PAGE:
I will admit up front that I approach nearly all popular media attempts to deal with biblical material with a chip on my shoulder. I think a scholarly and critical approach is essential to understanding the biblical writers and hearing the proclamation of God’s message therein. So when I first heard of History Channel’s Jesus: His Life I promised myself to stay as far away as possible. However, after screening the first two (of eight) episodes, I discovered that, although I have some issues with the program, it exceeds my expectations.
The series is structured to tell the story of Jesus through various people who knew him (Joseph, John the Baptist, Mary. Caiaphas, Judas, Pilate, Mary Magdalene, and Peter). I have seen the Joseph (the Nativity narratives) and John the Baptist (the beginning of Jesus’ ministry) episodes. There are enactments using actors along with commentary by various scholars and pastors who cover a wide range of perspectives. That range is important because we approach this story from many different points of view. That also means that we may find different versions of Jesus. That possibility makes it very important that many voices are heard to open up possibilities that we might not otherwise have considered.
My main concern when approaching biblical oriented projects like this is to what extent they will allow critical scholarship, or at least the conclusion of such scholarship, to be heard. In the episodes I’ve seen, there is evidence that most of those providing commentary have at least dealt with those issues. That is reflected not only in the commentary, but also in the way the story is told onscreen. For example, in the John the Baptist segment, questions arise as to why Jesus would be baptized, what does it mean that Jesus was John’s disciple, and what actually happened at Jesus’ baptism. It also recognizes the political situation with Herod Antipas and how John’s stance differed from the stance Jesus would take as he began his ministry.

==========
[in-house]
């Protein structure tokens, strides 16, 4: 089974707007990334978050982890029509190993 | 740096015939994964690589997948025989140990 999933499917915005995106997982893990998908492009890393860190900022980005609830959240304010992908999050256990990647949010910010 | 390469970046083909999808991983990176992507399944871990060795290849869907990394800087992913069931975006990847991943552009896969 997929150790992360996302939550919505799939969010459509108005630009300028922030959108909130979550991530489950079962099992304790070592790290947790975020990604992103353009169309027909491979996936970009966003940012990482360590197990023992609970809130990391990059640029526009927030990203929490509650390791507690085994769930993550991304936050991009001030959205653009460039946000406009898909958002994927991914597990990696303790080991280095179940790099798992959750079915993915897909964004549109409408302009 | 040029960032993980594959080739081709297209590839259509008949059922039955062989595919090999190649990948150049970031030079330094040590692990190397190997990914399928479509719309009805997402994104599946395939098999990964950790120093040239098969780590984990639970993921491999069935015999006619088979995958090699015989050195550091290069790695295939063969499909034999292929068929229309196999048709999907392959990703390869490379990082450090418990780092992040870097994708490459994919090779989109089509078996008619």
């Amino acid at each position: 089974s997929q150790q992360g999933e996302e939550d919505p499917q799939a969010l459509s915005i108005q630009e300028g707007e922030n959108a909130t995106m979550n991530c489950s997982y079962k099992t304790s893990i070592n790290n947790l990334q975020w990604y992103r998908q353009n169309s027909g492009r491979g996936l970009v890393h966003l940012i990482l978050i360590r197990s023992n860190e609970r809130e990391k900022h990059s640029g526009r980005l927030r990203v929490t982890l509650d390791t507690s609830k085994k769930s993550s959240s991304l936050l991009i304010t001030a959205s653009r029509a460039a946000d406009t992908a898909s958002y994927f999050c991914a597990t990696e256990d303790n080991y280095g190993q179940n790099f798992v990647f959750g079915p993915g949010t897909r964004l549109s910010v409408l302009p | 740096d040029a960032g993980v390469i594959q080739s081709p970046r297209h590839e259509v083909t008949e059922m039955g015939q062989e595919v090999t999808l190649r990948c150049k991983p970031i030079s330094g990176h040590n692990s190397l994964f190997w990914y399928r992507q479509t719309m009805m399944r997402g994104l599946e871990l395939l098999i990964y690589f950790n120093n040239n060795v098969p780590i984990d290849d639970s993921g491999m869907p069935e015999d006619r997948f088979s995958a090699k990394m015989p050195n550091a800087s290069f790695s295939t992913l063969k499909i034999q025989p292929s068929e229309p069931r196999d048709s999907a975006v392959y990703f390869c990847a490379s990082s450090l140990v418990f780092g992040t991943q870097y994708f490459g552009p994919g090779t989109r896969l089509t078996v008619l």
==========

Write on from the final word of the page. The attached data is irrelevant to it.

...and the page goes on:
But as I watched I also considered all the things I would want to add if I were using these episodes as teaching tools. I think to fully appreciate this series some foundational information is needed on ideas such as the synoptic problem which deals with the similarities and differences of the Matthew, Mark, and Luke. The commentary in the series often refers to variations in the story, but never quite gets to how those variations create different understandings designed to speak to different audiences. Nor does it go into why we have four gospels (but don’t accept some of the other ancient writings about Jesus).
Because of the limited episodes I was able to screen, I can’t comment on some other issues I consider important, such as if Judaism is portrayed in a fair light, or how various ideas of Jesus (sage, revolutionary, miracle worker, eschatological prophet) lead us to hear his message in different ways. I’d also be interested to see if the series tries to tie the historical Jesus (which seems to be what they are trying to convey) to the Christ of Faith (which I expect many of those watching are interested in).
Jesus: His Story may not be as deep an examination into Jesus and the gospels as I would like, but it serves as a starting point that can provide perspective into Jesus’ life that people may not have considered and encourage them to find out more.
Photos courtesy of A+E Networks/History